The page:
Recent weeks have seen new blockchain-based energy hopefuls cropping up like mushrooms after the rain. Here are 15 of the top names making headlines.
Conjoule offers a blockchain platform designed to support peer-to-peer trading of energy among rooftop PV owners and interested public-sector or corporate buyers. The company was hatched in Innogy’s Innovation Hub in 2015 and pulled in $5.3 million in funding from Tokyo Electric Power Company and others in July. Conjoule has been running a pilot in Germany for the past year.
Seattle-based Drift is leveraging distributed ledger technology, machine learning and high-frequency trading to create a differentiated competitive retail energy provider. It raised $2.1 million in May and is currently operating in New York City.
Greeneum, developed by the team behind the first renewable energy currency, SolarCoin (see below), this month revealed it is running test nets and pilots for its peer-to-peer energy trading platform “in Europe, Cyprus, Israel, Africa and the U.S.” It expects to have a viable product platform out by mid-2018.
In one of the most hotly hyped launches in the energy blockchain world, Grid+ last month raised $40 million through its token sale, which will fund the development and launch of its blockchain-based competitive retail provider in Texas. The hype was partly a result of Grid+’s origins: It was created by top New York blockchain shop ConsenSys.
Grid Singularity is an Austrian startup developing a blockchain purpose-built for the energy industry, backed by a team of experienced energy market professionals and leading blockchain and smart contract developers, according to its website (see also: Energy Web Foundation).
U.K. startup Electron began with a blockchain-based solution to help customers in the U.K. switch energy suppliers, but has since been communicating a vision of leveraging its platform to support broader energy trading and grid-balancing solutions. Last month, with help from Siemens and National Grid, it won U.K. government support to scale up its platform.
Energy Web Foundation
Established in February by Grid Singularity and the Rocky Mountain Institute, Energy Web Foundation is not so much a startup as an alliance body aimed at introducing an open-source blockchain designed for the electricity market, identifying use cases and helping build an ecosystem of participants. Big-name energy firms pumped $2.5 million into the foundation in May.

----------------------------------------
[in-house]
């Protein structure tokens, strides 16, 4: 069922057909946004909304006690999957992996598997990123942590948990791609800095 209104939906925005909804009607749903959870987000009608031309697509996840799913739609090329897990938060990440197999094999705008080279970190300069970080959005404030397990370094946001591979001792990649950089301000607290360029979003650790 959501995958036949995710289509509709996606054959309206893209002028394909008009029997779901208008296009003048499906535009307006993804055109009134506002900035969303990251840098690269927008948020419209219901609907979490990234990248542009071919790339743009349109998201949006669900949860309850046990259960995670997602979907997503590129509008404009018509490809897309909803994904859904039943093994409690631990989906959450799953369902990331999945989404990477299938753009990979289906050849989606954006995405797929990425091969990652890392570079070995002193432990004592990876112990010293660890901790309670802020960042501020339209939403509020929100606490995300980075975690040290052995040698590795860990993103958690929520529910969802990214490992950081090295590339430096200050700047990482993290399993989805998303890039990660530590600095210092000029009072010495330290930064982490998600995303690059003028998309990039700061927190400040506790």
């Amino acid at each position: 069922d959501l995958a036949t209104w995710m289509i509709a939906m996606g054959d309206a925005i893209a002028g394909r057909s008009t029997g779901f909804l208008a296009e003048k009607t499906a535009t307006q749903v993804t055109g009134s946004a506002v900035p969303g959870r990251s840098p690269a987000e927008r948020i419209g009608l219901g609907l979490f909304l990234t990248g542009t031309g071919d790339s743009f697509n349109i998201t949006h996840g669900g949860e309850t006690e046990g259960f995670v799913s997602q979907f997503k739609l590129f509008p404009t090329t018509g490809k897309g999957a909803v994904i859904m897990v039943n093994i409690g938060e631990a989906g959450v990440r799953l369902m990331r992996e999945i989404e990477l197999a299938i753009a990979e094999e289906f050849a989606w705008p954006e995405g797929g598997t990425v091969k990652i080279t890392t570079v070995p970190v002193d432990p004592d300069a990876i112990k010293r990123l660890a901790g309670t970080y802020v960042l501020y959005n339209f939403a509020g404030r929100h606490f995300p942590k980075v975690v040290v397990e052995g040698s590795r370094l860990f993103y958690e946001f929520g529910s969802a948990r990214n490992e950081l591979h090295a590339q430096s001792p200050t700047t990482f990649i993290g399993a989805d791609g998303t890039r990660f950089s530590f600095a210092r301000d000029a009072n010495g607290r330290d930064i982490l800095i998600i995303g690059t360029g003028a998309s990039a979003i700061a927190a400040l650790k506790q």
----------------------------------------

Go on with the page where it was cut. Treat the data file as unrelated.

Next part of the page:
While most energy-based blockchain players offer a token for trading, Manhattan Beach, California-based ImpactPPA has two: one to fund projects and one to consume energy. The company is targeting the estimated 16 percent of the world population that lacks a reliable source of energy.
As well as backing Electron in the U.K., Siemens last year announced a tie-up with New York peer-to-peer blockchain developer LO3 Energy. The promising startup this month pulled in an unspecified amount of funding from Braemar Energy Ventures and Centrica Innovations.
MyBit is designed to help crowdfund solar panels by distributing the ownership of each system across several owners. The company raised the equivalent of around $2.7 million in a token sale in August.
Australia’s star energy blockchain player, Power Ledger, had pulled in more than $24 million from around 15,000 supporters by the time it completed a token generation event earlier this month. The company is rolling out pilot projects for its blockchain platform, built to support a broad range of energy market applications, in Australia and New Zealand.
SolarCoin was launched in 2014 as a rewards program for solar electricity generation, with one of its coins equaling a megawatt-hour of production. The scheme is set to reward 97,500 terawatt-hours of generation over 40 years, but for now its value remains low.
Sun Exchange’s motto is “solar-powered money.” Founded by U.K. utility-scale solar pioneer Abraham Cambridge, the company aims to let supporters around the world crowdfund PV down to the level of an individual solar cell and lease them to schools and businesses in Africa. Sun Exchange recently raised $1.6 million in seed funding.
Veridium is a financial technology firm aiming to create a new asset class called “EcoSmart Commodities.” “Veridium will provide a new vehicle for corporations to embed environmental replacements into the cost of their products,” co-founder Todd Lemons told GTM.
WePower is developing an Ethereum-based platform to fund renewable energy projects through the sale and trading of the “tokenized” energy produced by those systems. The company is looking to raise $30 million from an ICO next month.